APT – the basics

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Last Edited: 8/24/2022

APT stands for Advanced Package Tool and is a standard for developing and pushing packages out. There are three portions to this which is apt, apg-get and apt-cache. apt is a front end to dpkg. This means that apt serves the Debian, Ubuntu, and related Distributions.

Updating Software

apt update

The “apt update” commande is used to communicate with repositories to see what is present. This can take the form of packages you have not installed yet, or if there are updates to packages that you have installed. When discussing installing any software packages like NFS, Apache; or whatever, one of the first order of operations is generally to run apt-update to make sure any remaining commands or requests is done with the most up to date information.

Installing Software

Maintaining Software

Using apt-autoremove on occasion is prudent in order to remove old versions. This is especially helpful for maintaining systems and keeping the /boot directory down to something manageable. Failing to properly maintain the boot partition might (and often does) contribute to problems when installing newer versions of the Kernel packages (due to a lack of space)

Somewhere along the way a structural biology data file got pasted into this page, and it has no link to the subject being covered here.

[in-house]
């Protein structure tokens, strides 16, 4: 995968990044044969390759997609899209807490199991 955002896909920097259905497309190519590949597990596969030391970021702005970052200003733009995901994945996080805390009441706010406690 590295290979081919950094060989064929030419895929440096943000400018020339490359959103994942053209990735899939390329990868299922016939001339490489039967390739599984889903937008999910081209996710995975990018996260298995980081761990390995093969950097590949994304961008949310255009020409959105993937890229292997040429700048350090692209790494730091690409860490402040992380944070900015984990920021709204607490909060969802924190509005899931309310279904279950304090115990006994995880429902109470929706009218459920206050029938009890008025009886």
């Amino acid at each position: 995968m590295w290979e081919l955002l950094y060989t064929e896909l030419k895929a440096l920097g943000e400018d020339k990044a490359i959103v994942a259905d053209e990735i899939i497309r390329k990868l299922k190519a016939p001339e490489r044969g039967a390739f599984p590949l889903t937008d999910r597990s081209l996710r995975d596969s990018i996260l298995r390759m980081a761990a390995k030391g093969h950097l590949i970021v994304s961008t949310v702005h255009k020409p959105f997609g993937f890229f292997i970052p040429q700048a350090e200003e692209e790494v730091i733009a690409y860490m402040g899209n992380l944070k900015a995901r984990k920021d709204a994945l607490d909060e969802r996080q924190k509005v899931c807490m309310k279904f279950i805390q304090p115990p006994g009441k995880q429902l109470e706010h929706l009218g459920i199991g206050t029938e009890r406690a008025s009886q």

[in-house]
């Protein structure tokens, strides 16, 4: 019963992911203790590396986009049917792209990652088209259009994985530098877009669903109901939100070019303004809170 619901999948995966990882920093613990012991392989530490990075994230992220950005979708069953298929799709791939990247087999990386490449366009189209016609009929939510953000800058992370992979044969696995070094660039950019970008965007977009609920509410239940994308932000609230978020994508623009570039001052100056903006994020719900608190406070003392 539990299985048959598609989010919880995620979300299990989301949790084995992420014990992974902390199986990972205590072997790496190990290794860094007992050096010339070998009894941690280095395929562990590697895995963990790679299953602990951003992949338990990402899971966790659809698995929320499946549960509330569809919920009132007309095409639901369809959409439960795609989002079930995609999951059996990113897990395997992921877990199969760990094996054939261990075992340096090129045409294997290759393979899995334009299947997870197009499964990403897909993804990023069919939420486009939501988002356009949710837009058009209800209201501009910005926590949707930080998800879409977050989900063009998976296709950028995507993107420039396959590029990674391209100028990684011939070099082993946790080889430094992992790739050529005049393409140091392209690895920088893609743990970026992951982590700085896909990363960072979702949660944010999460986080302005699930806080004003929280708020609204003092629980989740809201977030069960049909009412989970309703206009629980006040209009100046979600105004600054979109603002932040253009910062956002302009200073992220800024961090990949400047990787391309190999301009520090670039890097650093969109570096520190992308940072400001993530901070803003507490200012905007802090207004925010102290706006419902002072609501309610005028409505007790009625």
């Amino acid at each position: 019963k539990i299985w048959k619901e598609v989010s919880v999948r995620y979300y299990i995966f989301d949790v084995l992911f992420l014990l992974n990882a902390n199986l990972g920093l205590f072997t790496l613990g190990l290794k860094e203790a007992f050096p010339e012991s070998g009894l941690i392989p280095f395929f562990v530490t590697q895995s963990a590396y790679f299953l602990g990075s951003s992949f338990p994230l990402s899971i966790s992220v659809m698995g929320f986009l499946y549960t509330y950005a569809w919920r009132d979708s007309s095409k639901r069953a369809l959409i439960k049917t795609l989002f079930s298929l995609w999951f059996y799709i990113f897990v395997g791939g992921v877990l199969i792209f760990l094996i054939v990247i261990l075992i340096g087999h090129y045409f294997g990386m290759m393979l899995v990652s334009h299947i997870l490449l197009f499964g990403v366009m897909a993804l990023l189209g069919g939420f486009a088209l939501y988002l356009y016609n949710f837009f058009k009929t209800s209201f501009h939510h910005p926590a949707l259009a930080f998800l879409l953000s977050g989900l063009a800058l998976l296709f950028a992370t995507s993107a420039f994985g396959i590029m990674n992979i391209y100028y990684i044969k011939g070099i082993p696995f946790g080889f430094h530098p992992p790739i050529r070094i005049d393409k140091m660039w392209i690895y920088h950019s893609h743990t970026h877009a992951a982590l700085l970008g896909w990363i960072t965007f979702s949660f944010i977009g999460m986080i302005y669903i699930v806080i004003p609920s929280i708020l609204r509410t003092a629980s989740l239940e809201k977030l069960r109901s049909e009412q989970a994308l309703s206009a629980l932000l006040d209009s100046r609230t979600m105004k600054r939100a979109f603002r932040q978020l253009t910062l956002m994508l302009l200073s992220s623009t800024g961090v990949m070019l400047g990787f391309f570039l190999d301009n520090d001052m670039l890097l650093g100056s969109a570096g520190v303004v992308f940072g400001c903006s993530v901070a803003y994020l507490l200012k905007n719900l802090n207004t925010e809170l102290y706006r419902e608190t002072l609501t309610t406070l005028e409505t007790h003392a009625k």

apt autoremove


Apt can be used to provide a list of packages that need to be upgraded.

apt list --upgradable

FINE CONTROLS – Answers for questions you might not have thought to task.

Debian, Ubuntu and derivatives use debian package configuration system system called “debconf”. This system uses apt and dpkg to install “.deb:” files. There are a few environmental variables you might want to know in order to help automate your installments. If you are interactively executing this you can wait and interact with the updates. Sometimes you might be called away and an installation might be between points which might be bad.

export DEBIAN_FRONTEND=noninteractive

The option “q” can be used to quiet operations and forgo a progress bar.

apt upgrade -qy


The APT File configuration is kept in /etc/apt

The following code overwrites “sources.list” with values more befitting an older deployment, say one you want to update but for which modern Ubuntu has passed on. Please do not use this without really being sure – and perhaps even backing the file up first. To be clear I am putting this here because I need to be reminded of it often enough. Plus it reminds me of how to use “cat” with redirections for writing contents to a file.

cat << EOF > /etc/apt/sources.list
deb http://old-releases.ubuntu.com/ubuntu/ xenial main restricted
deb http://old-releases.ubuntu.com/ubuntu/ xenial-updates main restricted
deb http://old-releases.ubuntu.com/ubuntu/ xenial universe
deb http://old-releases.ubuntu.com/ubuntu/ xenial-updates universe

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